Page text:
Okay okay, so back to the review. We meet John Wayne Cleaver who is a teenage boy who not only has a fascination with serial killers, but also believes that he is destined to become one.  He’s been clinically diagnosed as a sociopath, but he does a good job of reading people’s emotions through their expressions. His mother owns a mortuary and so he’s used to touching and helping prepare dead bodies. In fact, it’s therapeutic for him. It also helps to curb the urges that he has to, you know…KILL.

In fact, he follows several rules that he’s created to keep other people safe–to keep him from killing. Examples are: When he gets angry with someone and starts to imagine killing them, he forces himself to smile at them and compliment them. As you can imagine, it makes for a lot of awkward, amazing comedy.

But then of course, a serial killer comes to his town and John has to fight his urges to kill even more while simultaneously plotting to kill the killer. It’s also been turned into a movie, which I found out about and refused to watch until I finished the book. But it’s kind of a departure from the book, it’s still good. It was slower than the book. But it’s worth watching.

But back to the book, there are so many things I love about this book. So I figured I would make a list, kind of like John’s list of rules, about what I loved.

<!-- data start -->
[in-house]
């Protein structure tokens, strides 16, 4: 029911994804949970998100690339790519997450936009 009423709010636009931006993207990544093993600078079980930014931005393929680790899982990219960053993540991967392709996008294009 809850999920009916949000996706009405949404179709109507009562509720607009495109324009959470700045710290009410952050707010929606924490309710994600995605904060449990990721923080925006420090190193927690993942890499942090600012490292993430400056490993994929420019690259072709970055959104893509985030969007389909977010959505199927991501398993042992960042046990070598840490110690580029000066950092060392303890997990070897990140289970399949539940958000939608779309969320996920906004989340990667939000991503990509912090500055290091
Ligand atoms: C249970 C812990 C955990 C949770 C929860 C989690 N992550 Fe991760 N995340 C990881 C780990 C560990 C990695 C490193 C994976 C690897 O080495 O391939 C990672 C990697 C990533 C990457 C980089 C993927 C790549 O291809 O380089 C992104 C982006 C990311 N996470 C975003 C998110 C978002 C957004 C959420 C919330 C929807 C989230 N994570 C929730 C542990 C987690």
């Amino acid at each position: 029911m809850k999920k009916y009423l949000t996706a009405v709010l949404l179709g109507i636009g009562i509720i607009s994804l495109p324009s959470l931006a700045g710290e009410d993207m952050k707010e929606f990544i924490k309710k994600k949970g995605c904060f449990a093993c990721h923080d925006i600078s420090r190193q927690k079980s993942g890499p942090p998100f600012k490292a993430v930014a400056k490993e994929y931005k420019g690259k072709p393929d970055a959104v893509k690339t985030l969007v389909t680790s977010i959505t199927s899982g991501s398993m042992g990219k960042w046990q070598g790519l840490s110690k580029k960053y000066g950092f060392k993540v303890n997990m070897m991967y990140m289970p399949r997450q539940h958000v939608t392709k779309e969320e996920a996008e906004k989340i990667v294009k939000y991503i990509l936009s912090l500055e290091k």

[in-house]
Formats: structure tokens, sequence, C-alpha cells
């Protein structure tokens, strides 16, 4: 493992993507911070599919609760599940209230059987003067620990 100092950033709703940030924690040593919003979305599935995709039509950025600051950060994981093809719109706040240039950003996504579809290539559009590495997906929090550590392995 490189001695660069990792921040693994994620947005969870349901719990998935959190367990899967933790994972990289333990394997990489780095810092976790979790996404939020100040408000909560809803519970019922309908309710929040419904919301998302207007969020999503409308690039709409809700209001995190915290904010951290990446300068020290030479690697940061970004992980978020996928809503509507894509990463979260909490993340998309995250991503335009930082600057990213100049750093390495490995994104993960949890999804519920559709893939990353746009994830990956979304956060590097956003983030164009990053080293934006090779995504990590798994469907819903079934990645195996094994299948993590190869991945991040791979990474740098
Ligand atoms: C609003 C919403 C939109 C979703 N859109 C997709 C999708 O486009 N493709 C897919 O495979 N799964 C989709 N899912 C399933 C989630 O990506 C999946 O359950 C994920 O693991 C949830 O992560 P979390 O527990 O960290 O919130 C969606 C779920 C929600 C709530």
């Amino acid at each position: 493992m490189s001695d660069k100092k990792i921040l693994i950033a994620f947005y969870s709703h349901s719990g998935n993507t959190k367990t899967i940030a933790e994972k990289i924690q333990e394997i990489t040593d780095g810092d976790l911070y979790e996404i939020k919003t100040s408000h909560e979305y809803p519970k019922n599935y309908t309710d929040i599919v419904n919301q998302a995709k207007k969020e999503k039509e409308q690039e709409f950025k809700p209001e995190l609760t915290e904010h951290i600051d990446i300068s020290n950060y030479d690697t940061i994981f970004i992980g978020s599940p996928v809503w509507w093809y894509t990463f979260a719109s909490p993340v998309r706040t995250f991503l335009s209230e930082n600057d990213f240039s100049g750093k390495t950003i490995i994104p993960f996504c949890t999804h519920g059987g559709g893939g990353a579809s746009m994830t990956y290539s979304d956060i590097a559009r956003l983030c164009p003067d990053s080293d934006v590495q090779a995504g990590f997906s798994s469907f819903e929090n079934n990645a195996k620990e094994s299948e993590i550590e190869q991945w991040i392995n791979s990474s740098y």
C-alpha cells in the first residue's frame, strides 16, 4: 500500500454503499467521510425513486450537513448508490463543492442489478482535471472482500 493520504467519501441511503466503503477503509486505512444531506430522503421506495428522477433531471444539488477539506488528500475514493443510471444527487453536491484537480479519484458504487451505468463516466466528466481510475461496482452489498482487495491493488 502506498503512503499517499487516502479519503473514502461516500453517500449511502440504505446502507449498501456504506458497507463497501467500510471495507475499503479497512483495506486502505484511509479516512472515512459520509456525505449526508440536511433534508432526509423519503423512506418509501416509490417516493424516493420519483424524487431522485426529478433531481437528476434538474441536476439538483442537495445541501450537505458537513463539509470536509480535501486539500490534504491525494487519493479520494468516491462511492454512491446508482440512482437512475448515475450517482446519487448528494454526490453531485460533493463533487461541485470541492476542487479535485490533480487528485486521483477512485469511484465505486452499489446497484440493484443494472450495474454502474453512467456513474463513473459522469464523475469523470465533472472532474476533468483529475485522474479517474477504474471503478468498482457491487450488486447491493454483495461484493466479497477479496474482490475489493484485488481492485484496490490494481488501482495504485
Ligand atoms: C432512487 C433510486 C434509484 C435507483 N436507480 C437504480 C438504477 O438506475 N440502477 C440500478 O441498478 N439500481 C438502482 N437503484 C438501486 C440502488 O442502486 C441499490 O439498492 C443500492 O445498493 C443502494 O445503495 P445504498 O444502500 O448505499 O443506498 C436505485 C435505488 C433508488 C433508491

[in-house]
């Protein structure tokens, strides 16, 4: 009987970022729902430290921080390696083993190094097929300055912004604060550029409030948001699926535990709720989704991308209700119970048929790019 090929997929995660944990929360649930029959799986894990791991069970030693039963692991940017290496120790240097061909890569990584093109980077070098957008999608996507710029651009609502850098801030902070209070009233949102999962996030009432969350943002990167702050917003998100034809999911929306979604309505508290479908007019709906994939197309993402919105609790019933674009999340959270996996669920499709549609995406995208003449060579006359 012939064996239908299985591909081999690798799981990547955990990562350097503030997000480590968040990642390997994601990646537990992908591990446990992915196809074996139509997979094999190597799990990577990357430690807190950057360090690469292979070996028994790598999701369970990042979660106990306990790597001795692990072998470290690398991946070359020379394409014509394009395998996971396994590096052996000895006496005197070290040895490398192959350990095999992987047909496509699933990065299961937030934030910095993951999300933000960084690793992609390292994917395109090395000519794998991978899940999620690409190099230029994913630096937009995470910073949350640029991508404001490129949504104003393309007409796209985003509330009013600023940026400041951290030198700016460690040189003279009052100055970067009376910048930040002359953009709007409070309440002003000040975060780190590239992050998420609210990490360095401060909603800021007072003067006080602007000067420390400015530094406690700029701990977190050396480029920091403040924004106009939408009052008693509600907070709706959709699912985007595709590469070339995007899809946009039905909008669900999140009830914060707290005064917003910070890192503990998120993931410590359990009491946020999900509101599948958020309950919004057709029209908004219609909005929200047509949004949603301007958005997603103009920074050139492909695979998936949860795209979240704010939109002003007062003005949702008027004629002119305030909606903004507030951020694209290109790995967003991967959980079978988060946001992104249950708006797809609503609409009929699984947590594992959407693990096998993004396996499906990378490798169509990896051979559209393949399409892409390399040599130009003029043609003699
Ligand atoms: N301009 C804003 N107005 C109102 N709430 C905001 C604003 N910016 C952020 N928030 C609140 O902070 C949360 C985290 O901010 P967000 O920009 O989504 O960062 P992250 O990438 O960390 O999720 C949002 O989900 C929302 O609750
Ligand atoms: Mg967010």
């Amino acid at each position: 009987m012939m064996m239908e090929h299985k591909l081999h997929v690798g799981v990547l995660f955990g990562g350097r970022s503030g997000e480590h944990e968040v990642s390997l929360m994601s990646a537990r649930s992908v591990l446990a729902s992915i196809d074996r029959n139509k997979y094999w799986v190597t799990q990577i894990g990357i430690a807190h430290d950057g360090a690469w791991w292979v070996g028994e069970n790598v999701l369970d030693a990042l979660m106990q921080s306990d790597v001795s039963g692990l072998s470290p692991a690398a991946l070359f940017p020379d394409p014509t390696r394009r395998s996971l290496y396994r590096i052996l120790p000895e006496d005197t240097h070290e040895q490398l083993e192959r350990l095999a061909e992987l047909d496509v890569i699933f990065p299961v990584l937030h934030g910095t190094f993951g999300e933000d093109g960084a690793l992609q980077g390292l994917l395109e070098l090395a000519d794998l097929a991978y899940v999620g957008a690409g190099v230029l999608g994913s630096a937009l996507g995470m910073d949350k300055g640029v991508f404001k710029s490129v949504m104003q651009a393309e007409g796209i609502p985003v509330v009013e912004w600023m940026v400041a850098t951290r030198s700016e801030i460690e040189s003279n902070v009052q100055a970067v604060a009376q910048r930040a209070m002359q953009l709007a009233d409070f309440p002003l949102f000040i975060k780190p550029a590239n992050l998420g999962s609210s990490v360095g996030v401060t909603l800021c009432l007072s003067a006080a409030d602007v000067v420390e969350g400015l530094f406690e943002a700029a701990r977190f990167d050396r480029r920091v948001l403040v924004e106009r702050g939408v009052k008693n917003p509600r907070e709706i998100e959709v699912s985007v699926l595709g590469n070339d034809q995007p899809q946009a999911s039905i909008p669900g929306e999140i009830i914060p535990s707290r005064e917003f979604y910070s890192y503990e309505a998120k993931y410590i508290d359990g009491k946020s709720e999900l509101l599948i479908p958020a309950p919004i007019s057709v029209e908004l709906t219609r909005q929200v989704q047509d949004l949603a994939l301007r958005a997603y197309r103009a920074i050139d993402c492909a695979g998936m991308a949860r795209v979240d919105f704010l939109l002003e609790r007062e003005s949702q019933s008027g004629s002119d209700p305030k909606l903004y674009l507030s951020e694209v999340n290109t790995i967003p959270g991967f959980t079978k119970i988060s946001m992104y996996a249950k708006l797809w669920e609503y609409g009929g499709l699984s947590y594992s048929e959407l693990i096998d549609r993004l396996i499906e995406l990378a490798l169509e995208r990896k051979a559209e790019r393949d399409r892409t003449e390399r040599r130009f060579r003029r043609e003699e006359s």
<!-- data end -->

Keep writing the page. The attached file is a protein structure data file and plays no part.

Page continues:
My Favorite Things About I Am Not A Serial Killer

1. I love, love, love, love John Wayne Cleaver. He’s so perfectly imperfect. He’s troubled and confused and sometimes downright dangerous. And what I love is that he’s not a complete anti-hero. At time he borders on being villainous in the best possible way. But the thing I love about Dan Wells and his writing, is that the moment that I begin to trust John, the moment I let my guard down and start to believe that John is a good guy, Dan unravels it instantly and pushes me back to square one. Only expert writing can do this. Only an amazing writer can make you care about someone who has so many awful inclinations and flaws. It’s because of this that John Wayne Cleaver is one of my favorite characters OF ALL TIME.

2. Hilarity. Oh my god this book is hilarious and witty and quick and sometimes the humor is really, really sarcastic and dry. And what I loved is that Dan gives you credit as a reader to get it. It drives me crazy when a book makes a joke and then the author steps in and tries to explain why the jokes was funny and what it meant and just in case you didn’t get it, let me over-explain it again. But not Dan. Nope. Not once does he go out of his way to over-explain his jokes. You have to be quick to get it the first time and it will leave you grinning like an idiot as you power through this book. Trust me, once you stat to read this, you wont want to stop. Not for work or for food or really, for anything. I also enjoyed the talk of serial killers here. I’m fascinated with them, just like John, and so I found the facts that are interspersed through the book very interesting.